“THIS IS THE victory we craved,” bellowed Liam Aherne as Limerick shocked Tipperary to advance to this year’s Munster Final.
The Live95 radio commentator embraced his county bias as the Treaty County defeated their provincial rivals to set up a date with Cork. The craving was not satisfied apparently as Limerick beat Cork to secure an All-Ireland semi-final spot.
“I lost the run of myself,” Aherne confessed to TheScore.ie when asked to revisit his exuberant salutations after the triumph over Tipp.
“Not many people were expecting that Tipperary win. I try to remain as neutral as possible but, on occasion, I do get a bit carried away with myself, especially when it comes to Limerick hurling.”
In Limerick, he adds, expectations of the county’s All-Ireland hopes have grown week on week ever since the victory over Cork. A hurling fan ever since his father brought him along to matches at the Gaelic Grounds in the 1990s, and reporting on the sport for the past eight years, Aherne is confident that John Allen’s men can beat Clare to set up a re-match of the Munster Final at Croke Park.
He said, “I’m hopeful enough of Limerick winning the All-Ireland. It is not something I thought I would have been saying after the [Allianz] league. In the first game we played Carlow and we just about beat them. I thought ‘this is going to be a nice, short summer’.
“The one good thing is that we played our best match of that campaign up at Croker. Dublin bossed the first 10 minutes against us but we pushed them close and showed promising signs.”
The form of James Ryan and the emergence of Wayne McNamara as “the rock” at the centre of Limerick’s defence, the reporter feels, have seen the side emerge as genuine contenders for the Liam MacCarthy. Saying gleeful farewells to Kilkenny, Galway and Tipperary [again] along the way has fuelled the hype machine. Aherne commented:
We haven’t had an opportunity to build this side up, and get excited, since 2007 when we last reached the final. We got to the semi finals in 2009 but we all know what happened there [Tipperary beat them 6-19 to 2-7]. They have regrouped and built on the success of a extremely good U21 side. They have as good a chance as the final three sides that remain. They deserve the hype.”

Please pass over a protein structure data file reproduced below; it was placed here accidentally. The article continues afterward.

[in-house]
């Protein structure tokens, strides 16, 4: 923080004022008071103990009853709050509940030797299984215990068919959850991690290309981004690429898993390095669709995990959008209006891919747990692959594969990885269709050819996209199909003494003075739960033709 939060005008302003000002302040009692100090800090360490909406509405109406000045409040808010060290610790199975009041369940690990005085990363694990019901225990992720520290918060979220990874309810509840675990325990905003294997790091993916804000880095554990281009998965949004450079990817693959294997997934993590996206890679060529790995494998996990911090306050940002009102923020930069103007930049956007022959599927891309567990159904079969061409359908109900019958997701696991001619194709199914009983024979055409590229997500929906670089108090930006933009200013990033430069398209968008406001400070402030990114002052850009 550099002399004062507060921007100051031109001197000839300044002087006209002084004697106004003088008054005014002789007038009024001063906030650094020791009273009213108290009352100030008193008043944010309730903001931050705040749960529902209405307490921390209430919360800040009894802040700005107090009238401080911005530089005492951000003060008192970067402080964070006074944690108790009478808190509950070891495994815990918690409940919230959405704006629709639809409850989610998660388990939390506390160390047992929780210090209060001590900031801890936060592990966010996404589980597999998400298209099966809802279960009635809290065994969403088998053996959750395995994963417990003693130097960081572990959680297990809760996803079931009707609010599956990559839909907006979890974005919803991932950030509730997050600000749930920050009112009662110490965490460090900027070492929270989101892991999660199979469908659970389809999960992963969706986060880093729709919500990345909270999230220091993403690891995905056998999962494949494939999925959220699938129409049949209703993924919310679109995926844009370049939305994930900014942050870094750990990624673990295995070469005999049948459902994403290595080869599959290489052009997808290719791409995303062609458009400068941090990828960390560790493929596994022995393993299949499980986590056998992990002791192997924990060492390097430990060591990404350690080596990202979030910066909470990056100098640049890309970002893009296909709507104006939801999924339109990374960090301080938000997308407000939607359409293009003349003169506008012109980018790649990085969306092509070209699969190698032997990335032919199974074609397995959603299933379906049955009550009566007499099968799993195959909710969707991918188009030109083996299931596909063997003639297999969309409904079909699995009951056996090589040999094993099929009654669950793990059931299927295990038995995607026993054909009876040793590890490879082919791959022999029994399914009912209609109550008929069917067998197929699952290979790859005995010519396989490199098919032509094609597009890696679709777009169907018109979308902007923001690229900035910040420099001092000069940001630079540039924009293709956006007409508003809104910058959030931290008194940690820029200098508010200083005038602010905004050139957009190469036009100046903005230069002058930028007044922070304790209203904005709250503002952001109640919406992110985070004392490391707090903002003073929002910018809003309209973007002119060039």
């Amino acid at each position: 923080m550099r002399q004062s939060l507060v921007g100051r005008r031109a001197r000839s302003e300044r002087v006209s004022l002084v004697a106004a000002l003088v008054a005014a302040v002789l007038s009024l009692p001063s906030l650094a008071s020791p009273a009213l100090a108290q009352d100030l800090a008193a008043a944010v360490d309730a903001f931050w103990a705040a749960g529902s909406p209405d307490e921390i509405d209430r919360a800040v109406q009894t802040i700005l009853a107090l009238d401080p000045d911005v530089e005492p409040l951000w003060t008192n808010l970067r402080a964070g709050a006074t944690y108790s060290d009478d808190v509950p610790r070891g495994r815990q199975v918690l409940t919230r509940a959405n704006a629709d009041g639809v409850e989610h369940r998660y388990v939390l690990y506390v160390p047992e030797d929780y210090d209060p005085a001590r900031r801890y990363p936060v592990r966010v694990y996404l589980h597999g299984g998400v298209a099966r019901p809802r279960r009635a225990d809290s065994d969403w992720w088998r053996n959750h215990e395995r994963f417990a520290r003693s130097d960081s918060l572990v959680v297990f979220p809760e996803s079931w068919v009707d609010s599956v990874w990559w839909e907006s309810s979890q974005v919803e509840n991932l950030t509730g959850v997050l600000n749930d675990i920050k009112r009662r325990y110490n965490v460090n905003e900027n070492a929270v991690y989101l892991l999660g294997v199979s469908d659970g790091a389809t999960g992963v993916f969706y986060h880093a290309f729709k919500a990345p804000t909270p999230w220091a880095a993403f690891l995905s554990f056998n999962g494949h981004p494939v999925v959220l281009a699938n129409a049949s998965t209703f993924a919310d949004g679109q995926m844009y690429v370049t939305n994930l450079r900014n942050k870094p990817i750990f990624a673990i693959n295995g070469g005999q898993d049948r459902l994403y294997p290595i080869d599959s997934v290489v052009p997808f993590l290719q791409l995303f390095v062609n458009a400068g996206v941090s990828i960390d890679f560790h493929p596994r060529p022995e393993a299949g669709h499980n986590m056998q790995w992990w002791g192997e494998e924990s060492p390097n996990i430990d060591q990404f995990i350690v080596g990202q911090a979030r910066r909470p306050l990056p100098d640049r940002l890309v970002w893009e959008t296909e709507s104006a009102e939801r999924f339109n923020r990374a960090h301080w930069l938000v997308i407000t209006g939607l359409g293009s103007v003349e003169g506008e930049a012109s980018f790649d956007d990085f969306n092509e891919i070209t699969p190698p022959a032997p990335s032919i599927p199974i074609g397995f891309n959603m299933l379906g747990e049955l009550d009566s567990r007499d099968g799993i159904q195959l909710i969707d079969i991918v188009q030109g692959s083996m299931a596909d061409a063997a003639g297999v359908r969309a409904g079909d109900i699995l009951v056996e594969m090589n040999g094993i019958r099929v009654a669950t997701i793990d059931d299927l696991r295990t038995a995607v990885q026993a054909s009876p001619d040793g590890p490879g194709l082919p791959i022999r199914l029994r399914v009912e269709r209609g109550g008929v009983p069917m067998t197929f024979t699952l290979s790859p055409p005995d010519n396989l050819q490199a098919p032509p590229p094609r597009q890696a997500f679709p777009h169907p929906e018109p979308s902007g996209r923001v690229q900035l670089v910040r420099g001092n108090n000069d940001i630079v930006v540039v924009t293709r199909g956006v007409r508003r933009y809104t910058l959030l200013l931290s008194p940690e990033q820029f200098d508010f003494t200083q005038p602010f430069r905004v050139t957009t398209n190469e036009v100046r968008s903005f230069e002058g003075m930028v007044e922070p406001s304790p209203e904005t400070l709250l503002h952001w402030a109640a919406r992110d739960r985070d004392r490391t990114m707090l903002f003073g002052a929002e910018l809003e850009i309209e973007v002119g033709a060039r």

With the Limerick Minors in action semi-final against Galway as today’s Croke Park curtain-raiser, Aherne anticipates a 14-hour day but says it beats sitting at home and watching rival counties scrap it out for silverware.
A thriving sports scene
You cannot talk to a sports reporter from Limerick without mention of Munster Rugby. Ahern believes that the professional nature of rugby has distanced the team and players from many supporters.
He said, “Often with the rugby coaches, like Rob Penney and Tony McGahan before him, there is a line that they stick to and they don’t give any more away. They are media savvy and are well coached in it.
“There are better relationships with GAA players and coaches. The rugby players are living in the community but you won’t pass them in the street and have a full-blown conversation, as you may with a hurler. If you say ‘how’s the injury clearing up?’, he might tell you whereas the rugby player is thinking ‘Do I have to go through the PR officer to give him an answer?’ That’s the professional game.”
It is a game that Aherne was delighted to follow closely this year, when Munster reached the Heineken Cup semi-finals, and in 2008 when they won the competition in Cardiff. Successful teams, he points out, go through cycles of success and Munster are gradually emerging as European Cup contenders again.
This list of interviewees includes Ronan O’Gara, Andy Lee, Gary Kirby, Paul O’Connell, John Allen and more but Aherne’s favourite sports personality to chat to is ‘a football philosopher’.
Mickey Ned O’Sullivan celebrates a Limerick win in 2008. (©INPHO/James Crombie)
He said, “It might sound strange but Micky Ned O’Sullivan is a great man to talk to. You could sit down and chat to him about the game for hours and hours.”
When it comes to the highlight of his commentary career, hurling [Munster Hurling Final 2013] edges out football [covering Ireland in Euro 2012 for talkSPORT] and rugby [Munster winning the 2008 Heineken Cup].
“To be up in the gantry and see the crowds spill on to the pitch, and the outpouring of sheer joy, is something I will never forget. As the age-old saying goes, that win had grown men in tears.”